Lessons learned during my 26.3 mile Trailblaze Challenge Hike for the Make-A-Wish Foundation.

I completed the 26.3 mile hike for the Alabama Make-A-Wish Foundation this past Saturday, May 5th, 2018. I started at approximately 5:15 am and crossed the finish line at 4:13 pm.  There were aid stations/resupply points at miles 8.49, 13.44, and 22.21.  

Shoes/socks: I had great luck with my new shoes and socks.  I hike in the Altra Lonepeak 3.5 and Darn Tough Crew Hike socks.  I ended up with one small blister on the bottom of one toe that I didn’t even realize I had until I got back to the hotel.  This included multiple water crossings (wet shoes/socks) for several miles, tough terrain, and lots of miles. That is a win to me. I may try sock liners in the future. Find the socks and shoes that work for you and put lots of miles on them.  You can’t hike if you can’t walk.

Liquids: I carried a 2 liter water bladder to make drinking easier/faster.  It performed quite well, but the one issue I have with a bladder is it’s difficult to tell how much water you are consuming. Too much? Enough? This is especially important when resupply points are far apart and it’s warm outside. I actually ran out of water at one point but luckily I was about half a mile from the next aid station.  I also carried a quart of Gatorade in my side pouch.  This proved to be a smart move.  Sometimes I was just tired of warm water and wanted something different – plus the Gatorade provided things water didn’t.

Food: I didn’t eat enough on the trail and that’s my fault. I had snacks/food with me and I did eat at the aid stations, but I found myself running out of energy between resupply points.  I didn’t have time/didn’t want to take the time to stop, take off my backpack, get food out, and eat, but planned on snacking as I went. I should have packaged/carried easy to eat things in my pockets so I could grab and go. Although there was a time limit that I was well below to complete the hike, I had a personal goal and was trying to make it.  I just barely did.  I also should have included some type of electrolyte/energy gel because I was sweating so much. I’ll plan/pack differently for my next long distance hike. Most importantly, I will force myself to snack more because I know I’ll feel better/have more energy if I do.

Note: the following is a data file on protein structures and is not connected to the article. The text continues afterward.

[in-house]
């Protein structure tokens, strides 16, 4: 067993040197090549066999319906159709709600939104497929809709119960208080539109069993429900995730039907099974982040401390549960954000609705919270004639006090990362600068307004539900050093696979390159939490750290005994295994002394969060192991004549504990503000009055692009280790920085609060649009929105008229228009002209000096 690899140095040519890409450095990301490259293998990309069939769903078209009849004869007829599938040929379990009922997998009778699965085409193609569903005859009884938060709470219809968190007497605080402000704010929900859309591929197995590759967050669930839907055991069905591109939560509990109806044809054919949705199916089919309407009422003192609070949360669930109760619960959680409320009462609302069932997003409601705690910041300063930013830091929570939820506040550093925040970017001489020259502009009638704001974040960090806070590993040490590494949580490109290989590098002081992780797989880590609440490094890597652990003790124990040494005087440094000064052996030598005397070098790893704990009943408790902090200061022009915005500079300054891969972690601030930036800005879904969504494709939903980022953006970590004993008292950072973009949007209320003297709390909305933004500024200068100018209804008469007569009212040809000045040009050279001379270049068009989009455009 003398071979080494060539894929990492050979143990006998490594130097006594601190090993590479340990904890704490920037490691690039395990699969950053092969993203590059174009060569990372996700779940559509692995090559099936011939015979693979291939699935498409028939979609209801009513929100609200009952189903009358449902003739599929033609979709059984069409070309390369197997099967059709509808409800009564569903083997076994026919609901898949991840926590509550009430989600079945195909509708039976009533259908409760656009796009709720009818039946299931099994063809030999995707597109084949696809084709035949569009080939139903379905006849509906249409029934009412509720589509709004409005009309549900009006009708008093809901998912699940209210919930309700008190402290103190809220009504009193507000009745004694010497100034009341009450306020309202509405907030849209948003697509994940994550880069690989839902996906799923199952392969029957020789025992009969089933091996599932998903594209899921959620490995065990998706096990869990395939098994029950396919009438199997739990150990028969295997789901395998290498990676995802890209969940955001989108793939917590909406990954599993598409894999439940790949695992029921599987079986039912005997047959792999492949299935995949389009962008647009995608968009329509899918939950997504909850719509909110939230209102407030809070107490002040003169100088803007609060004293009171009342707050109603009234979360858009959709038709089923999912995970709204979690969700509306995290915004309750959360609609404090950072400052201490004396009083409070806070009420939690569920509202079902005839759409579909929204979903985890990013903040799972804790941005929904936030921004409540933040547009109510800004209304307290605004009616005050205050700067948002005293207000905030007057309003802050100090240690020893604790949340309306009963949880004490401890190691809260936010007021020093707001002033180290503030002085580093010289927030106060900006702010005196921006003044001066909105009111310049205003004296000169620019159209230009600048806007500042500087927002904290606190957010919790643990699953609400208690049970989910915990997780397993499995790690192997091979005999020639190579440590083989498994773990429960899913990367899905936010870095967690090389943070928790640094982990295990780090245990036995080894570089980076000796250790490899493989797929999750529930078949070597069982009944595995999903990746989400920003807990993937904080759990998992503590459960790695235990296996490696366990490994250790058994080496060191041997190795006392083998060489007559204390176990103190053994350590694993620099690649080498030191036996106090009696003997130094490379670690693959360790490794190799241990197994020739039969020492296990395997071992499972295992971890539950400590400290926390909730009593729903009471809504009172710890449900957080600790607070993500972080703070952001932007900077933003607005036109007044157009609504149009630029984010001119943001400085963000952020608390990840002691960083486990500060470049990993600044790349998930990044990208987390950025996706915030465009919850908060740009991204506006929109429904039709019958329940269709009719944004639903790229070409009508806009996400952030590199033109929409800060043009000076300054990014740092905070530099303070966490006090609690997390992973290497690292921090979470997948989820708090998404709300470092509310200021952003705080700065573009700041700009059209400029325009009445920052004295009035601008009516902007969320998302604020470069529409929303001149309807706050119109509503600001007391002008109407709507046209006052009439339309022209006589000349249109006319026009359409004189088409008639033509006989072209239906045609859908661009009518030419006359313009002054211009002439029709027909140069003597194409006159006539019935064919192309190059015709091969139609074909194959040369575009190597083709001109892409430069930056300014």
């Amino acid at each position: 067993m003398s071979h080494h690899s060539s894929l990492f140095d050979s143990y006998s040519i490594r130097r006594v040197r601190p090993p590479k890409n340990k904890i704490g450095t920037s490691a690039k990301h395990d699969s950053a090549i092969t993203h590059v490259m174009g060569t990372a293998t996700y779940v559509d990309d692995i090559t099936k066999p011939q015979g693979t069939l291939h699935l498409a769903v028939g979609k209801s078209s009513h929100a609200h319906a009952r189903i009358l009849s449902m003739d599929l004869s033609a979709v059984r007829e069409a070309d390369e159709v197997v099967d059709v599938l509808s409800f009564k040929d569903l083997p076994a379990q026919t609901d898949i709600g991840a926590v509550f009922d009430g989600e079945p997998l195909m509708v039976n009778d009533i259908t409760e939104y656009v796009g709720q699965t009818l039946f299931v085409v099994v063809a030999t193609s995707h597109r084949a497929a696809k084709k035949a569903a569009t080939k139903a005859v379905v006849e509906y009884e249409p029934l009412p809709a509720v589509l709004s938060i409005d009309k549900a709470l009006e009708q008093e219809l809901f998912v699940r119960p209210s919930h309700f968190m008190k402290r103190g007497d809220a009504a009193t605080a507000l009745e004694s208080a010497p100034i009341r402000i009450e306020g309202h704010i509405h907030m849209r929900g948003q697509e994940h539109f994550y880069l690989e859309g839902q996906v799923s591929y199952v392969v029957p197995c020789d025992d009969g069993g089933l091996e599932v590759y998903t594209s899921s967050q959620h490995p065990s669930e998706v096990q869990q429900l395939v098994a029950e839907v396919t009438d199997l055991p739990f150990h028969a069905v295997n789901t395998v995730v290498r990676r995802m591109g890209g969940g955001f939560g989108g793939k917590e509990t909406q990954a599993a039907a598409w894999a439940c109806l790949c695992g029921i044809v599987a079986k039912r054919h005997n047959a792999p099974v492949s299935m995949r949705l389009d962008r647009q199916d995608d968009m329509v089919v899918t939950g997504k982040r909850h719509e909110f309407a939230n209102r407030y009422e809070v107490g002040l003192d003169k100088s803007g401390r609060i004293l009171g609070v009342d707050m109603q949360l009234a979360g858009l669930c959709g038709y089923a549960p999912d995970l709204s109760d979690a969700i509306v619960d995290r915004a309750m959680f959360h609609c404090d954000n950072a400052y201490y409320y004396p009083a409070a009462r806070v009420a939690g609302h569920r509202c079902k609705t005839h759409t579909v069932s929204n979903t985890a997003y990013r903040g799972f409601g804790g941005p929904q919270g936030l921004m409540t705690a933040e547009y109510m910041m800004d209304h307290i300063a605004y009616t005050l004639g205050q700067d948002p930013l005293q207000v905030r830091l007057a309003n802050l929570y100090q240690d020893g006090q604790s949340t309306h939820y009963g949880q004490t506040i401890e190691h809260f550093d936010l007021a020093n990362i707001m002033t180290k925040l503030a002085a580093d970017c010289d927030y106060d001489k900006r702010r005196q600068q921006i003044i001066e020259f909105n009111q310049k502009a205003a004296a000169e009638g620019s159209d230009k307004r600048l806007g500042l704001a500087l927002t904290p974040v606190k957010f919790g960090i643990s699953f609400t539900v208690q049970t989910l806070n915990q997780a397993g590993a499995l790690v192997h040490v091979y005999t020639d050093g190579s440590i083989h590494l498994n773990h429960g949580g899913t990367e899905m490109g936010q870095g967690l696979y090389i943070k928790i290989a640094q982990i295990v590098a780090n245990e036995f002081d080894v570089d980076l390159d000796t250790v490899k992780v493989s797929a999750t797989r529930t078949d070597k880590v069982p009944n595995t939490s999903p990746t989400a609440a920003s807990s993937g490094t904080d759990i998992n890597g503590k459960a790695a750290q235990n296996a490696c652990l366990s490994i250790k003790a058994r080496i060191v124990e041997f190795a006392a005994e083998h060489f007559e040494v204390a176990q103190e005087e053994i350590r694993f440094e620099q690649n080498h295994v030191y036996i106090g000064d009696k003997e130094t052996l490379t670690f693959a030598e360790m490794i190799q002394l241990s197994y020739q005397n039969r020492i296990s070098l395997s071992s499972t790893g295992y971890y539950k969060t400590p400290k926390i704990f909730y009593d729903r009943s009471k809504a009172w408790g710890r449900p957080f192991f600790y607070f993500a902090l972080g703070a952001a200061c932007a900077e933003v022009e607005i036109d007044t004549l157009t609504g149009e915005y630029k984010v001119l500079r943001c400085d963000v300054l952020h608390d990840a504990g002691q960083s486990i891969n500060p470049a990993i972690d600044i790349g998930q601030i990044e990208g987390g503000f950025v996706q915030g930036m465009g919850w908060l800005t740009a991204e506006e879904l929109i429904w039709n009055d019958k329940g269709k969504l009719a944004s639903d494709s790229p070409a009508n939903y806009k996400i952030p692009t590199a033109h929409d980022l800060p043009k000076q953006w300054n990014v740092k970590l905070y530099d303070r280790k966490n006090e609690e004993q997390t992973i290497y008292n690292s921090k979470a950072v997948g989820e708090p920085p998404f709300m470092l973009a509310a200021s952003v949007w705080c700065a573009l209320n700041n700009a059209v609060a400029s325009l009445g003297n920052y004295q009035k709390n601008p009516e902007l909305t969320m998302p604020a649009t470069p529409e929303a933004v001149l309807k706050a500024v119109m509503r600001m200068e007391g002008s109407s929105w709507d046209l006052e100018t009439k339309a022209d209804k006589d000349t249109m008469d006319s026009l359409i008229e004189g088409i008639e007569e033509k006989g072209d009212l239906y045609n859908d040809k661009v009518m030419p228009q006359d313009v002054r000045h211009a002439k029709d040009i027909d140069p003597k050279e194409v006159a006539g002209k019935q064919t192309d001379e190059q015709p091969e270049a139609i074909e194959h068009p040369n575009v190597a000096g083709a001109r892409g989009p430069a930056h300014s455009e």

Misc. gear: I was happy with the performance of my hiking pants, T-Shirt, hiking poles, and all of the other gear I took.  I probably won’t change too much if anything.  I’ll post a full list of what I took in another post. I am glad I wore thin hiking pants as the trail was overgrown in parts (including poison ivy) and I was glad I had the leg protection.

Prep: Because of my work schedule, I didn’t train enough.  The distance didn’t bother me as much as the elevation.  I needed more elevation in my training hikes.  Toward the end of the hike I REALLY dreaded any hills and there were a bunch of them. I could hike flat for miles, but the elevation REALLY put a strain on my already tired body – specifically my hamstrings.

Things I would include/change next time: I’ve already addressed the nutrition issue, but I should have included a way to distract myself when the going got tough.  Music (or the right music) would have done the trick.  I will have a way to rock out on the rocks next time. I may consider hiking with others also.  I was alone most of the hike and having others around (even if their pace is a bit slower) would have helped. I would have included some wet wipes to at least clean the funk off a bit or even a dry T-Shirt. Although I did change socks three times, I was drenched in sweat the whole time and a dry shirt/underwear would have been a huge mental boost. At one point I got almost TOO hot late in the afternoon (the highs were in the low 80s).  I should have slowed down but pushed through to the next aid station where I had to spend 30 minutes cooling down in the creek.  It almost cost me completing the hike.  Next time I will slow down and cool down.  I may even take a “cooling towel” to help.

These are the major points, but there may be others.  What changes have you made/lessons learned on long hikes?

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About jnunniv

I like outdoor activities including hiking, camping, and scuba diving.
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